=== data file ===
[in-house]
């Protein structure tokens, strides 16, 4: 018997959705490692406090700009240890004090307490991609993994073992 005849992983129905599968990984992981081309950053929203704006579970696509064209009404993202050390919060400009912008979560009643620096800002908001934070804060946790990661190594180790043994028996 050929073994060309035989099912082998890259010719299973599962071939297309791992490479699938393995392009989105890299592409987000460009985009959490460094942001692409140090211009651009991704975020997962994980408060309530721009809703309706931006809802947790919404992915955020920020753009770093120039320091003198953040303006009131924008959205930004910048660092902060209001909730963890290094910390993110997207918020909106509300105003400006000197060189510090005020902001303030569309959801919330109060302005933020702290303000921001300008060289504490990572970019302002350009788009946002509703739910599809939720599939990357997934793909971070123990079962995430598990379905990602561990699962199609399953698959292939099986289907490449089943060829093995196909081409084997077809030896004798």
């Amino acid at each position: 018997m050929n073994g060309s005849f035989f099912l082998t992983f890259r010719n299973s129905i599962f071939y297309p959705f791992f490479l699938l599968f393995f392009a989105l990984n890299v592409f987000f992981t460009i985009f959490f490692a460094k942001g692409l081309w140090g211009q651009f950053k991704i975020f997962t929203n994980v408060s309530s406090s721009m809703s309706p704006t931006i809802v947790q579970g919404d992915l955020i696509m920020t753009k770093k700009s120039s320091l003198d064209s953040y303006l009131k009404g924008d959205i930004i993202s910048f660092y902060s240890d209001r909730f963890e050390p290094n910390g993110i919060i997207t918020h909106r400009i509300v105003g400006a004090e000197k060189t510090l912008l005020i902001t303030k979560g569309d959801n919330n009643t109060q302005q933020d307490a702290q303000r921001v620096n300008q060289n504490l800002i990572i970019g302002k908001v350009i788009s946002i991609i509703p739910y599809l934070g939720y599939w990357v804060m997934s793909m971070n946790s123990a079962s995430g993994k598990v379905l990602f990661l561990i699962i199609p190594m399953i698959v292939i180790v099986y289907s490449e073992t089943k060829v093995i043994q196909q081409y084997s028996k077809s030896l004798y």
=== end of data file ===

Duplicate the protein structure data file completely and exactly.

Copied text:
[in-house]
């Protein structure tokens, strides 16, 4: 018997959705490692406090700009240890004090307490991609993994073992 005849992983129905599968990984992981081309950053929203704006579970696509064209009404993202050390919060400009912008979560009643620096800002908001934070804060946790990661190594180790043994028996 050929073994060309035989099912082998890259010719299973599962071939297309791992490479699938393995392009989105890299592409987000460009985009959490460094942001692409140090211009651009991704975020997962994980408060309530721009809703309706931006809802947790919404992915955020920020753009770093120039320091003198953040303006009131924008959205930004910048660092902060209001909730963890290094910390993110997207918020909106509300105003400006000197060189510090005020902001303030569309959801919330109060302005933020702290303000921001300008060289504490990572970019302002350009788009946002509703739910599809939720599939990357997934793909971070123990079962995430598990379905990602561990699962199609399953698959292939099986289907490449089943060829093995196909081409084997077809030896004798």
């Amino acid at each position: 018997m050929n073994g060309s005849f035989f099912l082998t992983f890259r010719n299973s129905i599962f071939y297309p959705f791992f490479l699938l599968f393995f392009a989105l990984n890299v592409f987000f992981t460009i985009f959490f490692a460094k942001g692409l081309w140090g211009q651009f950053k991704i975020f997962t929203n994980v408060s309530s406090s721009m809703s309706p704006t931006i809802v947790q579970g919404d992915l955020i696509m920020t753009k770093k700009s120039s320091l003198d064209s953040y303006l009131k009404g924008d959205i930004i993202s910048f660092y902060s240890d209001r909730f963890e050390p290094n910390g993110i919060i997207t918020h909106r400009i509300v105003g400006a004090e000197k060189t510090l912008l005020i902001t303030k979560g569309d959801n919330n009643t109060q302005q933020d307490a702290q303000r921001v620096n300008q060289n504490l800002i990572i970019g302002k908001v350009i788009s946002i991609i509703p739910y599809l934070g939720y599939w990357v804060m997934s793909m971070n946790s123990a079962s995430g993994k598990v379905l990602f990661l561990i699962i199609p190594m399953i698959v292939i180790v099986y289907s490449e073992t089943k060829v093995i043994q196909q081409y084997s028996k077809s030896l004798y």